What That SEER Number on the Air Conditioner Means for Your Home Comfort
HVAC, EPA, MERV, HEPA, AFUE… sometimes it seems like home comfort is just acronym soup. But the seasonal energy efficiency ratio, or SEER, is a good one to know, especially in sunny central Florida. This rating on an air conditioner can mean the difference between a muggy, energy-efficient home and one that stays cool at a lower cost all summer long.
There are two common ratings—SEER and EER—that you might find on your air conditioner. They’ll both give you an idea of how the unit will perform, but SEER is more common. The energy efficiency ratio (EER) is standardized to show you how well the unit operates at a specific temperature, like 95 degrees. The seasonal ratio of the other rating system (SEER) tells you how well the system will work all season long—on the days that do reach the mid 90s and the days that don’t.
The higher, the better when it comes to this rating system. In January 2006, new standards went into effect that meant that all new home A/C units manufactured had to have ratings of 13 or higher. And next year, we’ll be required to install only 14 SEER and higher. Why all the focus on higher SEER equipment? Let’s look at an example… A homeowner with a 10 SEER unit could see up to a 30 percent drop in energy usage by upgrading the air conditioner. A/C units that rank 13 SEER and above may carry the Energy Star label, which is a great place to start, but there are even higher options as far as home efficiency goes. Even greater ratings, such as a 16 SEER, mean even bigger savings for your home.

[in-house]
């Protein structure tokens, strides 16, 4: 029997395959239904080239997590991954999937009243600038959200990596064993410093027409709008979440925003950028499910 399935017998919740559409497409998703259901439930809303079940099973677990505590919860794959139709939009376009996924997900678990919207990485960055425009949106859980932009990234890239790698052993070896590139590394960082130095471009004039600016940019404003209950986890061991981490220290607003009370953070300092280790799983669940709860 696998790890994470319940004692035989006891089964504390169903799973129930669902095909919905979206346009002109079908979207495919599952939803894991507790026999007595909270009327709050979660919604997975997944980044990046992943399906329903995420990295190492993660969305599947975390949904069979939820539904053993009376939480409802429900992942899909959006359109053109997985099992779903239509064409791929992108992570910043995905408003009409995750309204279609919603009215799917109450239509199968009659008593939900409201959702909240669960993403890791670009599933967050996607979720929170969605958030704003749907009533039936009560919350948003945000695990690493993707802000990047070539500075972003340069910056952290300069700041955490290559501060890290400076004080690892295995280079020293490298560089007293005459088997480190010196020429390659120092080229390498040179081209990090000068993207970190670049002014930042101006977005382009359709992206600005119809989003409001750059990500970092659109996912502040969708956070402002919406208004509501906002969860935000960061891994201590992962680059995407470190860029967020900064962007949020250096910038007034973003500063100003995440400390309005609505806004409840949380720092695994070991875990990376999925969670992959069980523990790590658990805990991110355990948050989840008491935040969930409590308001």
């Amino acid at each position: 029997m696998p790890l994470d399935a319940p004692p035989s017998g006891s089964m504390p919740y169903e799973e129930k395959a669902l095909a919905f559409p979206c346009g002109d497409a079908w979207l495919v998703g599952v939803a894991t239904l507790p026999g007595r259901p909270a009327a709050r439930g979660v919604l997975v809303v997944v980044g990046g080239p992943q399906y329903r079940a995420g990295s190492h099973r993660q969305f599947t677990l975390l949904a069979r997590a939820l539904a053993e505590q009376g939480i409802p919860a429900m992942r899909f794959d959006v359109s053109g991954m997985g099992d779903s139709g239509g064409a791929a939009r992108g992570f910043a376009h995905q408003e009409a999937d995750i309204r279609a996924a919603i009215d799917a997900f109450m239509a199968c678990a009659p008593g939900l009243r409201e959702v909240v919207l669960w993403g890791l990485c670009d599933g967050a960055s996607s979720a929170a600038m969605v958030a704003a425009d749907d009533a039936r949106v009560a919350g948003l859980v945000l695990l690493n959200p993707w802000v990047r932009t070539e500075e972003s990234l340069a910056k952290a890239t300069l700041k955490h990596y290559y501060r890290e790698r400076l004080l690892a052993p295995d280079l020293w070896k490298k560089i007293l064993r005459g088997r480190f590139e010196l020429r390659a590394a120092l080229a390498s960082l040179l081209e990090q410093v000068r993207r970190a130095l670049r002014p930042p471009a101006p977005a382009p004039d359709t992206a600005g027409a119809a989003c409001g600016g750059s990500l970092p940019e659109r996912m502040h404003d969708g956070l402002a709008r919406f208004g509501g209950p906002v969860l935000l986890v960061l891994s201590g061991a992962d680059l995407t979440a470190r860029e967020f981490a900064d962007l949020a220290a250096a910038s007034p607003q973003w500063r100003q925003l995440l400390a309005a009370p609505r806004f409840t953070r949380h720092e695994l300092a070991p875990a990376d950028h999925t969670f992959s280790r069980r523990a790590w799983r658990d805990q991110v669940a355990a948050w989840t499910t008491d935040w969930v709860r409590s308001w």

If you want to learn more about SEER ratings and how they can help make your home as energy-efficient as can be, don’t hesitate to call us at Scott’s Heating & Air Conditioning! We’re happy to hear from you, and to answer any HVAC questions you might have.Tags: EER, energy efficiency, HVAC professionals, hvac system, seer